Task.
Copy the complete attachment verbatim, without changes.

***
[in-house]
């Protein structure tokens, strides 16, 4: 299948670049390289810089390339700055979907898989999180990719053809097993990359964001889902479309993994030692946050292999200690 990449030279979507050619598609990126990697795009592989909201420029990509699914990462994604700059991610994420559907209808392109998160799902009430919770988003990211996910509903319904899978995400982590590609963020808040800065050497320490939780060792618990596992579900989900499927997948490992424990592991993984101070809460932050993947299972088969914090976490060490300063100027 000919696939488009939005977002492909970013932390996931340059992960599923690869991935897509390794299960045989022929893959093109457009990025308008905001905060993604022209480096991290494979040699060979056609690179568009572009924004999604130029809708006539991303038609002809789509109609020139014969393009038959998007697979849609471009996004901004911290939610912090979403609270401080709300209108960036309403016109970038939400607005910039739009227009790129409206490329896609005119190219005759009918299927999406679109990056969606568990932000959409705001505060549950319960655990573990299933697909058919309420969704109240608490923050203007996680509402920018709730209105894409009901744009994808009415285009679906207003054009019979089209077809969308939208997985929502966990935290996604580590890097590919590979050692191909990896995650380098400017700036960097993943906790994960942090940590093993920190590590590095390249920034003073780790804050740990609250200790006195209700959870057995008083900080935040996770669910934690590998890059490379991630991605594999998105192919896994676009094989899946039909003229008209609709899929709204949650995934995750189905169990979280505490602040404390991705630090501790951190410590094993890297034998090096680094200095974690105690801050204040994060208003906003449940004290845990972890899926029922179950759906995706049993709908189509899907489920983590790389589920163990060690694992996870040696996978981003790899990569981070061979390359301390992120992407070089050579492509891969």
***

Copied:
[in-house]
């Protein structure tokens, strides 16, 4: 299948670049390289810089390339700055979907898989999180990719053809097993990359964001889902479309993994030692946050292999200690 990449030279979507050619598609990126990697795009592989909201420029990509699914990462994604700059991610994420559907209808392109998160799902009430919770988003990211996910509903319904899978995400982590590609963020808040800065050497320490939780060792618990596992579900989900499927997948490992424990592991993984101070809460932050993947299972088969914090976490060490300063100027 000919696939488009939005977002492909970013932390996931340059992960599923690869991935897509390794299960045989022929893959093109457009990025308008905001905060993604022209480096991290494979040699060979056609690179568009572009924004999604130029809708006539991303038609002809789509109609020139014969393009038959998007697979849609471009996004901004911290939610912090979403609270401080709300209108960036309403016109970038939400607005910039739009227009790129409206490329896609005119190219005759009918299927999406679109990056969606568990932000959409705001505060549950319960655990573990299933697909058919309420969704109240608490923050203007996680509402920018709730209105894409009901744009994808009415285009679906207003054009019979089209077809969308939208997985929502966990935290996604580590890097590919590979050692191909990896995650380098400017700036960097993943906790994960942090940590093993920190590590590095390249920034003073780790804050740990609250200790006195209700959870057995008083900080935040996770669910934690590998890059490379991630991605594999998105192919896994676009094989899946039909003229008209609709899929709204949650995934995750189905169990979280505490602040404390991705630090501790951190410590094993890297034998090096680094200095974690105690801050204040994060208003906003449940004290845990972890899926029922179950759906995706049993709908189509899907489920983590790389589920163990060690694992996870040696996978981003790899990569981070061979390359301390992120992407070089050579492509891969």